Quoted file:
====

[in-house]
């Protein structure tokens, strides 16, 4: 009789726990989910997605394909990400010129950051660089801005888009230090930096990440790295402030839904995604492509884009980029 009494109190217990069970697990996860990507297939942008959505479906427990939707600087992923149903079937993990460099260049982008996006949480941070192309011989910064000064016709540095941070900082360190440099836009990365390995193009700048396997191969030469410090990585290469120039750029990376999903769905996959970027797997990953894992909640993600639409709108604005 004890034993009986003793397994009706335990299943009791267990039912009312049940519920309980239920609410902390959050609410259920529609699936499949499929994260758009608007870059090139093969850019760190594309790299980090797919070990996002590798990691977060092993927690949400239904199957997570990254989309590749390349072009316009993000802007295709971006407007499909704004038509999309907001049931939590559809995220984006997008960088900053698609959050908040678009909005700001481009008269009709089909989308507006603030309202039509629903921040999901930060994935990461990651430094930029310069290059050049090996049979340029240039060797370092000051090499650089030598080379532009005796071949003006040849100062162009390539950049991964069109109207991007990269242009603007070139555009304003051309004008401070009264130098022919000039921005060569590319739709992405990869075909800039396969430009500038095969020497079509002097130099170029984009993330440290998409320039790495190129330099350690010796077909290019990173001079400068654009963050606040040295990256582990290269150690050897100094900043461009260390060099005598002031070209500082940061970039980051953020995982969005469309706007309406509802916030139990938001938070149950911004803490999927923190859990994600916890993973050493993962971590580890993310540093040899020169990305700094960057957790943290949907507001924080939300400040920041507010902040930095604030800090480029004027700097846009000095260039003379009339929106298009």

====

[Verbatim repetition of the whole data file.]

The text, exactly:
[in-house]
């Protein structure tokens, strides 16, 4: 009789726990989910997605394909990400010129950051660089801005888009230090930096990440790295402030839904995604492509884009980029 009494109190217990069970697990996860990507297939942008959505479906427990939707600087992923149903079937993990460099260049982008996006949480941070192309011989910064000064016709540095941070900082360190440099836009990365390995193009700048396997191969030469410090990585290469120039750029990376999903769905996959970027797997990953894992909640993600639409709108604005 004890034993009986003793397994009706335990299943009791267990039912009312049940519920309980239920609410902390959050609410259920529609699936499949499929994260758009608007870059090139093969850019760190594309790299980090797919070990996002590798990691977060092993927690949400239904199957997570990254989309590749390349072009316009993000802007295709971006407007499909704004038509999309907001049931939590559809995220984006997008960088900053698609959050908040678009909005700001481009008269009709089909989308507006603030309202039509629903921040999901930060994935990461990651430094930029310069290059050049090996049979340029240039060797370092000051090499650089030598080379532009005796071949003006040849100062162009390539950049991964069109109207991007990269242009603007070139555009304003051309004008401070009264130098022919000039921005060569590319739709992405990869075909800039396969430009500038095969020497079509002097130099170029984009993330440290998409320039790495190129330099350690010796077909290019990173001079400068654009963050606040040295990256582990290269150690050897100094900043461009260390060099005598002031070209500082940061970039980051953020995982969005469309706007309406509802916030139990938001938070149950911004803490999927923190859990994600916890993973050493993962971590580890993310540093040899020169990305700094960057957790943290949907507001924080939300400040920041507010902040930095604030800090480029004027700097846009000095260039003379009339929106298009």